Tinker units make history with first 3D printed engine component


MIDWEST CITY, Okla. (KFOR) – Officials at Tinker Air Force Base say members of a local Air Force Sustainment Center wing have made history.

Members of the Oklahoma City Air Logistics Complex have produced the first additively manufactured metal component successfully tested on a U.S. Air Force aircraft engine.

Officials say the crew used 3D printing to create an anti-ice gasket for the TF33-P103 engine, which can save time and improve efficiency.

Expert say it is a significant milestone for future sustainment of aircraft.

“This accomplishment is truly a historical first,” said Johnny Tsiao, AFLCMC propulsion structural competency lead. “This is a digitally designed and digitally engineered component that represents a substantial milestone in Air Force sustainment. Although it is a basic component, the technology our OC-ALC team has developed will help resolve supply chain issues and help bring further capacities to support the warfighter.”

Officials say the development came as a result of a supply shortage of anti-ice gaskets.

“One of the things we found in this collaboration is that we could potentially solve the supply shortage by reengineering and printing something and prove it was safe to fly,” said Richard Banks, 76th PMXG delegated engineering authority engineer. “This type of engineering makes it easier to source materials, greatly reduces lead time and ultimately helps to reduce logistical and supply issues.”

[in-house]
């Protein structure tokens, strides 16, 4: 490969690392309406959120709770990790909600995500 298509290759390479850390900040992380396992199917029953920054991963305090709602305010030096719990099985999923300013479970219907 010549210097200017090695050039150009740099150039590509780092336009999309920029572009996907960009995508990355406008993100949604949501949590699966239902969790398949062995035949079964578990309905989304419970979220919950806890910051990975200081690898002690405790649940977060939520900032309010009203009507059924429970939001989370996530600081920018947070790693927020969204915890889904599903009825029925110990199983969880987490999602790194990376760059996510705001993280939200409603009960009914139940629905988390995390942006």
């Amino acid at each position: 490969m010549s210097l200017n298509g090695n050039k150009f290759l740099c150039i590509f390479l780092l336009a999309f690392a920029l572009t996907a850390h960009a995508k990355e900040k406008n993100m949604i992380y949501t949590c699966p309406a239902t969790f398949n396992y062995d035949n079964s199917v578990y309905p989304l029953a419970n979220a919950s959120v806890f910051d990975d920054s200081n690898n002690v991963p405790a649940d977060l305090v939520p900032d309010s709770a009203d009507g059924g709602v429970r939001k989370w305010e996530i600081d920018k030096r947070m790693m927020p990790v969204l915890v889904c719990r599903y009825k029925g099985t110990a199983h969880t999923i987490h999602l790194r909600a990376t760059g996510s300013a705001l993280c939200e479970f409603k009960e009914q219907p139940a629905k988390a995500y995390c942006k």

So far, the REACT lab has digitally engineered and printed 30 anti-ice gaskets. The 3D printing takes crews just 14 to 21 days to make the component, compared to the original method’s 120 to 136 days.

OC-ALC engineers say they are optimistic about the future of 3D printing and its use in improving the Air Force sustainment process.

“We’ve implemented a crawl, walk and run approach when it comes to additive manufacturing,” said Tsiao. “We haven’t had a 3D printed metal component in Air Force engines before, but in the next 12-24 months, this technology will open the door to more complex and critical components that help to improve our sustainment efforts moving forward.”


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